Are there any arguments left? I don’t think so, and we haven’t even gotten to questions like, “What is the municipality (city, county, state), factually?” and “What is the code (or constitution), factually?” The truth of the matter is, no state officer-made law as presented in their constitutions or codes apply to anyone, anywhere. There isn’t a shred of factual evidence proving the jurisdiction of state laws or state officers. That’s not to say that people aren’t accused and convicted of state crimes in state courts. This is evidence not that the state has jurisdiction, but rather that the state isn’t concerned with whether or not it has jurisdiction, and will kidnap and cage people as they see fit, as well as evidence that “the people” have been duped by teachers and parents to believe, despite the lack of evidence to the contrary, that the state has legitimate jurisdiction over them. Factually, it doesn’t, and never has. Factually, the state, government, is a gang of criminals terrorizing their neighbors into compliance with their greedy and disrespectful edicts.

Final Thoughts

The preceding is all rather new to me. I have Marc Stevens and his No State Project to thank for introducing me to this line of thought. I’ve known for awhile that state authority is always illegitimate, but I wasn’t able to articulate it quite this way. I’ve entered a new phase of my life, one in which I am committed, within my risk tolerance, to battling the state on the above grounds. I will no longer roll over and pay them off or attend their traffic schools. I will look them in the eye and challenge their accusation, beginning with the applicability of their laws. If I am successful, it’ll be because some state officer realized that they are without foundation, and did the right thing. And if I am not, it’ll be because some psychopathic state officer decided coercion is more profitable than justice. Wish me luck!


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Skyler J. Collins (Editor)

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Founder and editor of Everything-Voluntary.com, Skyler is a husband and unschooling father of three beautiful children. His writings include the column series “One Voluntaryist’s Perspective” and “One Improved Unit,” and blog series “Two Cents” and “Items of Note.” Skyler also wrote the books No Hitting! and Toward a Free Society, and edited the books Everything Voluntary and Unschooling Dads. You can hear Skyler chatting away on the official Everything-Voluntary.com podcast.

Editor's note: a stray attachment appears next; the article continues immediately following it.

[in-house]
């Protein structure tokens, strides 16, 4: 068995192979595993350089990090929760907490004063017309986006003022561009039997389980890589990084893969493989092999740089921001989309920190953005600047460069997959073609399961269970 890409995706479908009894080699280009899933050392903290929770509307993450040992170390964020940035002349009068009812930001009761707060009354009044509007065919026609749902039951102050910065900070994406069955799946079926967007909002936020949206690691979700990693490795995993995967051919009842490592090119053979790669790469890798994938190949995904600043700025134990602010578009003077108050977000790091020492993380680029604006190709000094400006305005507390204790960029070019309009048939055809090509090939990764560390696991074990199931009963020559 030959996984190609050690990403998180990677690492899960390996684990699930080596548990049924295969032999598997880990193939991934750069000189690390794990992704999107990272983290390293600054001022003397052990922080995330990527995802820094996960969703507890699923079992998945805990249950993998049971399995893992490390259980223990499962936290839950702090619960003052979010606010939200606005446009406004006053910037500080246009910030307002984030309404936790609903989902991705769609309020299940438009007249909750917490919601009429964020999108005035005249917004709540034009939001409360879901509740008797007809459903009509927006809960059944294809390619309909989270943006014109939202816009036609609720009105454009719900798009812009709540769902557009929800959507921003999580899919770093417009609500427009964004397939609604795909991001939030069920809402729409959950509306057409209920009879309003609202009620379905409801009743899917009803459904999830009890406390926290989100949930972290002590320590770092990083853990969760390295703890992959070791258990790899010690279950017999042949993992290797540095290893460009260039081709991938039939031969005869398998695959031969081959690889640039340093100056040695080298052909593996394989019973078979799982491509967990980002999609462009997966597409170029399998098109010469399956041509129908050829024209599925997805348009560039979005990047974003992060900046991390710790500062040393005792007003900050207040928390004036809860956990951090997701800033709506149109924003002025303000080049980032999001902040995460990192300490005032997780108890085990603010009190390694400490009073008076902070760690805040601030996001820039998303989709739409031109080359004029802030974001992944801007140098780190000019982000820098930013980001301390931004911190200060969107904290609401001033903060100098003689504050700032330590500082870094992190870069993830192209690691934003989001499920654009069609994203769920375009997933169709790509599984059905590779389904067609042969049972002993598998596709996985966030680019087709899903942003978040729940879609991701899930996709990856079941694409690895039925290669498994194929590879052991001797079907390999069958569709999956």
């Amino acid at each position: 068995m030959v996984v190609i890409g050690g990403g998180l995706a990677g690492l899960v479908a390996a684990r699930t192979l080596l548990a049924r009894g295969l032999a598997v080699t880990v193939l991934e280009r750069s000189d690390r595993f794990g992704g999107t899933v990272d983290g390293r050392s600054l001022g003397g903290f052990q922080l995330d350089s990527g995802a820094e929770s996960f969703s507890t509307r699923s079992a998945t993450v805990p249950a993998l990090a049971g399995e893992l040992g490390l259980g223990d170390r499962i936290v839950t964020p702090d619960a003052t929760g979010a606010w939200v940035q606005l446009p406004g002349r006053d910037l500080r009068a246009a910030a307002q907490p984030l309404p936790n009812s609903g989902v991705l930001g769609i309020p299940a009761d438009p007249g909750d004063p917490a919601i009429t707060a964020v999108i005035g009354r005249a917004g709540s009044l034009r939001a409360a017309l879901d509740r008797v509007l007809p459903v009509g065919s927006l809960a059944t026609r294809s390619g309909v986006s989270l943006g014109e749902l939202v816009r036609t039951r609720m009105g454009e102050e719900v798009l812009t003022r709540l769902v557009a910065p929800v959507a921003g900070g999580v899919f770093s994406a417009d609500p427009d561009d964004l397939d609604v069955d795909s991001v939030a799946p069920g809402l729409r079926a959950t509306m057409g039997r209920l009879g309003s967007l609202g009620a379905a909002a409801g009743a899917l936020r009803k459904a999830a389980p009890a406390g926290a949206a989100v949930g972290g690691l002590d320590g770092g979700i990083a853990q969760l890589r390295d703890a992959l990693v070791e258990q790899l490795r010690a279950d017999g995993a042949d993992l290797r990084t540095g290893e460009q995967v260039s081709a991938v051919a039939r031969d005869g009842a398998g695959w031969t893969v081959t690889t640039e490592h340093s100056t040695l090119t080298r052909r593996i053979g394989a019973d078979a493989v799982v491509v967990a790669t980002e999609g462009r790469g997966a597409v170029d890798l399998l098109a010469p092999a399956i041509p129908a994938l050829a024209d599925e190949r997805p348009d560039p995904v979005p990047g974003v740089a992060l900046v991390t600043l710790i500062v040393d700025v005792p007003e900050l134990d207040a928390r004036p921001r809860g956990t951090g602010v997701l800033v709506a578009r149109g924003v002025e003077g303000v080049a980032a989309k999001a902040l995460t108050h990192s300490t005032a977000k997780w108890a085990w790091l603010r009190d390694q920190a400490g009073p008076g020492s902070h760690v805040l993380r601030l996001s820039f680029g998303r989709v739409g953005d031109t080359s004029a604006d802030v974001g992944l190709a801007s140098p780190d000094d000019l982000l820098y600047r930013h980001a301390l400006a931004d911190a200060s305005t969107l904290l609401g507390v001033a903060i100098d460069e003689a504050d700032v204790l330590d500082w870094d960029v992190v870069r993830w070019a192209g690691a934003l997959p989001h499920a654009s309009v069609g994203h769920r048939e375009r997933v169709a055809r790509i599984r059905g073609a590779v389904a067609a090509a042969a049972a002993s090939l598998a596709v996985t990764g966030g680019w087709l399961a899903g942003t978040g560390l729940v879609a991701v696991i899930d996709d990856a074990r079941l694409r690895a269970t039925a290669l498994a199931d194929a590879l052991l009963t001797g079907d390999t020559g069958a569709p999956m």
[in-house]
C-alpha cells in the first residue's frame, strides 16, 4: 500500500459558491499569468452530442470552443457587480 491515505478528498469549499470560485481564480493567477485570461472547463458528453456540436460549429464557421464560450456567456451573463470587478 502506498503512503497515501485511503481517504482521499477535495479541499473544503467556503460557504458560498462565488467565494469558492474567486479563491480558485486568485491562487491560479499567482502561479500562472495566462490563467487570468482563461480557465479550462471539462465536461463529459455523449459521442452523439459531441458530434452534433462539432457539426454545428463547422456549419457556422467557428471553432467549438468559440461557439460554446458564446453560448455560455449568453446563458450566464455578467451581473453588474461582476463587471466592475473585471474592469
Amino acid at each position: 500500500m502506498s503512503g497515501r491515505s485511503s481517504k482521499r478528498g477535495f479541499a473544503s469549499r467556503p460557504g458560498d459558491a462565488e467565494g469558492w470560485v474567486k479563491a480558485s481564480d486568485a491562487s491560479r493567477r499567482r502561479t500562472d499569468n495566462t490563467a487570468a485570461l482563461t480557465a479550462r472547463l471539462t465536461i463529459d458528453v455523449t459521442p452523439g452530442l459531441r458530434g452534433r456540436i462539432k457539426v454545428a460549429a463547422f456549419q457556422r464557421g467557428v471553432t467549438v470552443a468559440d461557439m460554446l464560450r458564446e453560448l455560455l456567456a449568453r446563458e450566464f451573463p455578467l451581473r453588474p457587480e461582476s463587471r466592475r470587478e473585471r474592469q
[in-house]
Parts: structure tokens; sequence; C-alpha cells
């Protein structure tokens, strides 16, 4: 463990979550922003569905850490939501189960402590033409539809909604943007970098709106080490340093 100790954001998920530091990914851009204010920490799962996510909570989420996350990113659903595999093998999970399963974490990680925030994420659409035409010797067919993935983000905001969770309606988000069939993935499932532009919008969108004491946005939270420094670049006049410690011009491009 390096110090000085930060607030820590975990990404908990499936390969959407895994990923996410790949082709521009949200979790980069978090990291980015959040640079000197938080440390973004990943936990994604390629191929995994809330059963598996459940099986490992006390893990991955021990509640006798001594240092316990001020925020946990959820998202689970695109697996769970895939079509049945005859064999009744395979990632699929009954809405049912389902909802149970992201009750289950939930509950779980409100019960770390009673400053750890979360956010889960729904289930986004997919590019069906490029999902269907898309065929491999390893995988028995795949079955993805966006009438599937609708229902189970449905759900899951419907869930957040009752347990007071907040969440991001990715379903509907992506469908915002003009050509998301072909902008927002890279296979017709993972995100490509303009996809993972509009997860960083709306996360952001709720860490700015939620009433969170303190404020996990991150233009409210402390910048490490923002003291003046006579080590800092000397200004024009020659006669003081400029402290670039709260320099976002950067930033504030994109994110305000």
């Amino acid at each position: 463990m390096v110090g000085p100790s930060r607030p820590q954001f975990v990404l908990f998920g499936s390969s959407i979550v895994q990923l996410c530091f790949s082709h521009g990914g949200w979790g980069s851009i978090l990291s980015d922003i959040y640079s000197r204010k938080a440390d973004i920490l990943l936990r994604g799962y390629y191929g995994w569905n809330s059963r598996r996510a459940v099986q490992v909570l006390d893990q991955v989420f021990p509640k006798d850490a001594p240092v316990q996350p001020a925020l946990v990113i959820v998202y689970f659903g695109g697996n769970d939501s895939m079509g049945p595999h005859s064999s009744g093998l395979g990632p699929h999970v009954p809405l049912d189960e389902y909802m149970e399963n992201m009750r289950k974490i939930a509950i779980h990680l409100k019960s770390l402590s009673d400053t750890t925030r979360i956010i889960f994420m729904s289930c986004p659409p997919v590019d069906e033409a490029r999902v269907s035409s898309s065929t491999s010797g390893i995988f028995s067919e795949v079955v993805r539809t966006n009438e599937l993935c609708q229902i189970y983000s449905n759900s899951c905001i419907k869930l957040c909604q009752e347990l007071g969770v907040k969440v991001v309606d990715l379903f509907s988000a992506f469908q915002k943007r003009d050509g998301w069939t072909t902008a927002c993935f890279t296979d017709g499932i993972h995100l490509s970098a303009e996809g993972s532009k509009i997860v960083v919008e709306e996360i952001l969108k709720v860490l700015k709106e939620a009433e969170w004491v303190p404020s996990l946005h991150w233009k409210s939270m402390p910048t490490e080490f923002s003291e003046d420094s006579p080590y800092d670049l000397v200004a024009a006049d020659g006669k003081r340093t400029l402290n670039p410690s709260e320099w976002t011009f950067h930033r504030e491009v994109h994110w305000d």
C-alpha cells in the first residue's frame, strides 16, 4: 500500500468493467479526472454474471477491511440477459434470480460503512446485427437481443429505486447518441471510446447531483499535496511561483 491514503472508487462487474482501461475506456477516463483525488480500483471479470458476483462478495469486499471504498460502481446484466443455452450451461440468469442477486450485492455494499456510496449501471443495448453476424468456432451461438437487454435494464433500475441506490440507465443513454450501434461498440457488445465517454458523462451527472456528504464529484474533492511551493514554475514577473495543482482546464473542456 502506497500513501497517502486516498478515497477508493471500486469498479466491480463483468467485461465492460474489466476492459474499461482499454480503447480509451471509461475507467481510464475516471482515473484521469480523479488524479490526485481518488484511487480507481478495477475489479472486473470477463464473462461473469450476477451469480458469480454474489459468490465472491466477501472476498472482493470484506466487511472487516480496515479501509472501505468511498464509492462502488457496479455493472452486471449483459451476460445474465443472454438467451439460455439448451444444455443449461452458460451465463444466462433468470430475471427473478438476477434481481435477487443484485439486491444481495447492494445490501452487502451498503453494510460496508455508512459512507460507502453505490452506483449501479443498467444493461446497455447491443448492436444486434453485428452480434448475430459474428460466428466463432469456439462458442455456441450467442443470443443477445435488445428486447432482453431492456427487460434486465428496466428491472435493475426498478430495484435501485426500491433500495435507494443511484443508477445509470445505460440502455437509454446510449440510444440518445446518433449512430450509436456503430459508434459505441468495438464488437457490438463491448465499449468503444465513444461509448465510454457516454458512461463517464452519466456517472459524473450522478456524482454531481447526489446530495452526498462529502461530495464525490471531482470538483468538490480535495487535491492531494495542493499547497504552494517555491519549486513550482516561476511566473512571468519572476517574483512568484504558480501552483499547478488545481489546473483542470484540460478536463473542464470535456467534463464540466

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Skyler J. Collins (Editor)Elliot Wilhelm WegnerSpeakwithClaimantThe Facts on Government » One Voluntaryist's Perspective » Everything-Voluntary.com Recent comment authors
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SpeakwithClaimant
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SpeakwithClaimant

Could the “evidence of jurisdiction” be that you behave as if you believe what you’ve heard or read about the state being an entity and/or physical location? There’s a guy that can be found on skype and talkshoe.com using name imbatman57, that says it’s all about claims. If someone claims the state’s rules were broken, he might start by asking to speak with the state… when told he can’t or won’t be speaking with the state, he might use that to ask something like “if the state isn’t testifying someone agreed to the state’s rules, why would anyone think the… Read more »

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[…] is no hard, factual evidence to support Group A’s claim of jurisdiction over Group B, nor for the applicability of Group A’s rules to Group […]

Elliot Wilhelm Wegner
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Elliot Wilhelm Wegner

My brother has been fighting the good cause and the state seams to be winning besides going for an appeal.